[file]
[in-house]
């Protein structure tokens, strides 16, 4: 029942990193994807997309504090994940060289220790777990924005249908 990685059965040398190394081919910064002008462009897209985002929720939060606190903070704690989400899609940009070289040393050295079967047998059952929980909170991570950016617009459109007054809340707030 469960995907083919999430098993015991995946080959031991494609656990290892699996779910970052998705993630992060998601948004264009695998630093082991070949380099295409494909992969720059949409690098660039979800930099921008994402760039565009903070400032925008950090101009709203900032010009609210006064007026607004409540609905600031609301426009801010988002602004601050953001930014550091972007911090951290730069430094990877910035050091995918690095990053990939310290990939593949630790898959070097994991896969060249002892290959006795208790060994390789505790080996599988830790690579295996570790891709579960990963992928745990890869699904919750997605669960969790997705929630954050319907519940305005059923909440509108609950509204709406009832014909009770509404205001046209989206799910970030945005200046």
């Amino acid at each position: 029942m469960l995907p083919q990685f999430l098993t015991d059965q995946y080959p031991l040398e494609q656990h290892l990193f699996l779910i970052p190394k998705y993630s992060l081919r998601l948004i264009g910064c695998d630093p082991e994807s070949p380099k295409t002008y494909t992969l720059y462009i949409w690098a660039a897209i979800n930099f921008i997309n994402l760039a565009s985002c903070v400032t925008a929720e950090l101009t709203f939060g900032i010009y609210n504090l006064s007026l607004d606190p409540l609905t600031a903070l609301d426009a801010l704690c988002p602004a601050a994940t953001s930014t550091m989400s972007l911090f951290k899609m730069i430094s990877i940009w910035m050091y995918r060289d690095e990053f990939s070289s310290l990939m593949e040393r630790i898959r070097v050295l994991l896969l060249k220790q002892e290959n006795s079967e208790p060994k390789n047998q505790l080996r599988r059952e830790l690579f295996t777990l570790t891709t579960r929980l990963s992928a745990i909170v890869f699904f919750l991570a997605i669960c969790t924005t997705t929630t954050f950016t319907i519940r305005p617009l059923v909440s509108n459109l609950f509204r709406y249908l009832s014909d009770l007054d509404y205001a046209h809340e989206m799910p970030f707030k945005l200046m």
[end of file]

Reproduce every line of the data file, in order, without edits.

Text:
[in-house]
């Protein structure tokens, strides 16, 4: 029942990193994807997309504090994940060289220790777990924005249908 990685059965040398190394081919910064002008462009897209985002929720939060606190903070704690989400899609940009070289040393050295079967047998059952929980909170991570950016617009459109007054809340707030 469960995907083919999430098993015991995946080959031991494609656990290892699996779910970052998705993630992060998601948004264009695998630093082991070949380099295409494909992969720059949409690098660039979800930099921008994402760039565009903070400032925008950090101009709203900032010009609210006064007026607004409540609905600031609301426009801010988002602004601050953001930014550091972007911090951290730069430094990877910035050091995918690095990053990939310290990939593949630790898959070097994991896969060249002892290959006795208790060994390789505790080996599988830790690579295996570790891709579960990963992928745990890869699904919750997605669960969790997705929630954050319907519940305005059923909440509108609950509204709406009832014909009770509404205001046209989206799910970030945005200046």
């Amino acid at each position: 029942m469960l995907p083919q990685f999430l098993t015991d059965q995946y080959p031991l040398e494609q656990h290892l990193f699996l779910i970052p190394k998705y993630s992060l081919r998601l948004i264009g910064c695998d630093p082991e994807s070949p380099k295409t002008y494909t992969l720059y462009i949409w690098a660039a897209i979800n930099f921008i997309n994402l760039a565009s985002c903070v400032t925008a929720e950090l101009t709203f939060g900032i010009y609210n504090l006064s007026l607004d606190p409540l609905t600031a903070l609301d426009a801010l704690c988002p602004a601050a994940t953001s930014t550091m989400s972007l911090f951290k899609m730069i430094s990877i940009w910035m050091y995918r060289d690095e990053f990939s070289s310290l990939m593949e040393r630790i898959r070097v050295l994991l896969l060249k220790q002892e290959n006795s079967e208790p060994k390789n047998q505790l080996r599988r059952e830790l690579f295996t777990l570790t891709t579960r929980l990963s992928a745990i909170v890869f699904f919750l991570a997605i669960c969790t924005t997705t929630t954050f950016t319907i519940r305005p617009l059923v909440s509108n459109l609950f509204r709406y249908l009832s014909d009770l007054d509404y205001a046209h809340e989206m799910p970030f707030k945005l200046m």